In most instances where I’ve served on a federation show committee, we opted to host both our local show on our normal date plus a federation show in the summer. Each time, we profited with both income from two shows and an increased profile within our community. My advice? If your local show is normally scheduled for summer or fall, add on the regional or national show and extend it a couple of days. If your local show falls in the first half of the year, host it during its normal date then host the federation show later that same year.

Creative financing can get you free use of golf carts to ferry folks and supplies.

3. Can We Afford to Host a National Show?

Hosting a federation rock and mineral show involves securing a venue both large and affordable. If you hold your normal show in a church basement, you’ll need a much bigger venue. When my Ventura club hosts federation shows, our dealer number quadruples and we need an entire building just for them. We also see twice as many exhibits and need to provide rooms for federation functions.

All this requires more space, ergo more expense. The Ventura club hosts its normal two-day show at the county fairgrounds using just one modest-sized building. When we hosted the 2013 CFMS and 2017 CFMS-AFMS shows, fairground costs quadrupled what we normally pay because of extra days and the use of four buildings. CFMS provides seed money to help cover initial deposits. We covered other extra costs with the expanded number of dealer tables and an entrance fee for the general public not normally charged at our club show. Also, having a three- or four-day show gives extra days for earning income via your money-makers. In short, a larger show equals larger revenue to offset larger costs and still yield healthy income.

Enlist a Hospitality Chair to oversee banquets, luncheons and similar special functions.

4. What to Consider in Budgeting?

Realizing healthy income involves crafting a realistic budget and remaining within it. The biggest drag of any business (and that’s how you should approach hosting any show) is going over budget, either in buying materials or paying for expensive advertising that doesn’t yield a return on investment. VGMS has followed four cardinal rules.

1. Respect your demographics

Some think a federation rock and mineral show means regional or national attendance. Not so! If your club show sees 2000 attendees, don’t expect attendance to double. You’ll get a modest bump from members coming from across your federation, but the whole nation won’t turn out in droves. Budget on known knowns. A national show may be a big deal within the rockhounding community, but within your local community, it’s just another show. Budget accordingly.

2. Choose money-makers wisely

Cost concerns and the potential to lose big money hold many clubs back. When a federation rock and mineral show ends, the local club splits profits with the regional federation, as well as losses should the show prove a bust, which it rarely does. In addition (at least, within CFMS) you get to select three “own-account-ventures” for which your club keeps all profits. To maximize this, consider which aspects of your club show post highest revenues. Go with those. For the 2024 CFMS-AFMS Show, we’ve opted for silent auctions, a kids’ booth (which brings in families), and a raffle. We’ve solicited rock donations from members to minimize costs.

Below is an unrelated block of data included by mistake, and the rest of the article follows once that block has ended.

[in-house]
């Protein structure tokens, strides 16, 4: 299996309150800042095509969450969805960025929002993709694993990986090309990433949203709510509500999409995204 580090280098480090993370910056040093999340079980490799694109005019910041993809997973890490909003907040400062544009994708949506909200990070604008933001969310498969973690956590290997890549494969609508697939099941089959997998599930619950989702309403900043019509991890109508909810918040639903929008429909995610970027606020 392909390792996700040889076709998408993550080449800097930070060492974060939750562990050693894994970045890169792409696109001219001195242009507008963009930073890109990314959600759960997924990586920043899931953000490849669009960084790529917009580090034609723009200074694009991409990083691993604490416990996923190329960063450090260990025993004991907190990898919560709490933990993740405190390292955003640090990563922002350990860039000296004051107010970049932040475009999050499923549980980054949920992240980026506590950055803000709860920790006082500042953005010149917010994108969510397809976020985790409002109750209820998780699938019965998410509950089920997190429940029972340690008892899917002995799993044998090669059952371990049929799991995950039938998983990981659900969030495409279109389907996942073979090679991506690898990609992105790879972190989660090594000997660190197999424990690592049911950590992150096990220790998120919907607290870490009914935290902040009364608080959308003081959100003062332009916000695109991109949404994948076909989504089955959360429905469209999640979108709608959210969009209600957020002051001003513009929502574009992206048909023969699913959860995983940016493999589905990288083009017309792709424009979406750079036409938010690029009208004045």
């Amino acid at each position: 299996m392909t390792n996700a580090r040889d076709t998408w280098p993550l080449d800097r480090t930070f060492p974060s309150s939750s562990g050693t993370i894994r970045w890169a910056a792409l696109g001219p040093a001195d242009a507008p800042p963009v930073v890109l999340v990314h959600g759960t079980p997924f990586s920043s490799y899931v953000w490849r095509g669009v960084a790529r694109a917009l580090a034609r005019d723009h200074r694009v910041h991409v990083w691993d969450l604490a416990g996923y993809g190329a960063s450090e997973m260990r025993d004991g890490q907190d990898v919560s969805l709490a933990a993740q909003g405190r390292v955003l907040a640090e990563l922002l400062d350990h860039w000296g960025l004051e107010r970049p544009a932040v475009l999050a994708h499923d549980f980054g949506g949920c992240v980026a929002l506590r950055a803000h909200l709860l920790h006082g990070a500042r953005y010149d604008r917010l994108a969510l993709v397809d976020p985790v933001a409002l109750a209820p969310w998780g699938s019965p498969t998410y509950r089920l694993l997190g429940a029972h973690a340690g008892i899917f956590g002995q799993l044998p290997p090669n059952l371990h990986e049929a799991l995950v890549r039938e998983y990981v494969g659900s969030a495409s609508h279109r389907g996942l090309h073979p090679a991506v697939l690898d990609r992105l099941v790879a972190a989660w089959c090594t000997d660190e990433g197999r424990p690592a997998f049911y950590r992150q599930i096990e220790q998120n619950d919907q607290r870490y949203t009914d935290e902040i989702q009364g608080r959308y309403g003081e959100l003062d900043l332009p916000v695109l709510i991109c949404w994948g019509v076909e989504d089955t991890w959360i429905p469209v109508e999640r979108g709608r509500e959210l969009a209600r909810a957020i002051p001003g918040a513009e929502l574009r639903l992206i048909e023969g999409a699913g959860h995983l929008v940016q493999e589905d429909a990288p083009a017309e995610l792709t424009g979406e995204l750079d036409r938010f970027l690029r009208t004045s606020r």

3. Pursue Creative Financing

For our 2017 CFMS-AFMS Show, VGMS secured the use of golf carts to ferry workers and equipment, free wine for social events via a local winery and other great services. How? By seeking corporate sponsors we labeled gold, silver or bronze based on the size of their donations. Different status levels were recognized with banners at the show, a listing in the program, and/or in show publicity. Start early and focus on businesses locally owned and operated.

4. Seek To Generate Free Publicity

Given cutbacks in local newspaper staffing, we frame press releases in ways that can be easily reprinted as news stories. And we’re inviting our mayor to a ribbon-cutting ceremony. (Politicians are notably media-savvy.) We’ll also issue a press release focusing on our demonstrators since our local news outlets exhibit a bias toward the arts. Rather than shout “Rock show!” we’ll describe local jewelry artists plying their crafts. Instead of a shotgun approach targeting every media outlet, focus on those you know are receptive.

For 15 years at our club show, we’ve had sign-up sheets for people to request show notices as well as sign-ups asking teachers for email addresses at a teacher station where we give free rock samples and educational packets. These efforts have resulted in a list that now numbers 1,500 contacts. If you haven’t crafted such a list, start at your next show. Finally, if you aren’t pursuing free publicity via social media, you’re missing out.

Frequent show planning meetings keep all on track and Zoom makes them easy to arrange and attend.

5. How to Motivate Members?

Consider that hosting a regional/national show comes with member engagement. The Ventura club has fanned enthusiasm with contests to develop our “Seaside Gems at Ventura” theme and our show poster featuring a gem-wielding mermaid. We’ve had rock-sorting fun at our clubhouse and threw a potluck at my own home to stuff grab bags for our kids’ booth and to hold an in-person show meeting. I used to spout high-minded ideals like, “Hosting a federation show is a service and a duty.” I was young and foolish then. Older, and wiser, I now cut to the chase: it’s just a whole lot of fun! Go for it!

This story about hosting a rock and mineral show previously appeared in Rock & Gem magazine. Click here to subscribe. Story and photos by Jim-Brace Thompson.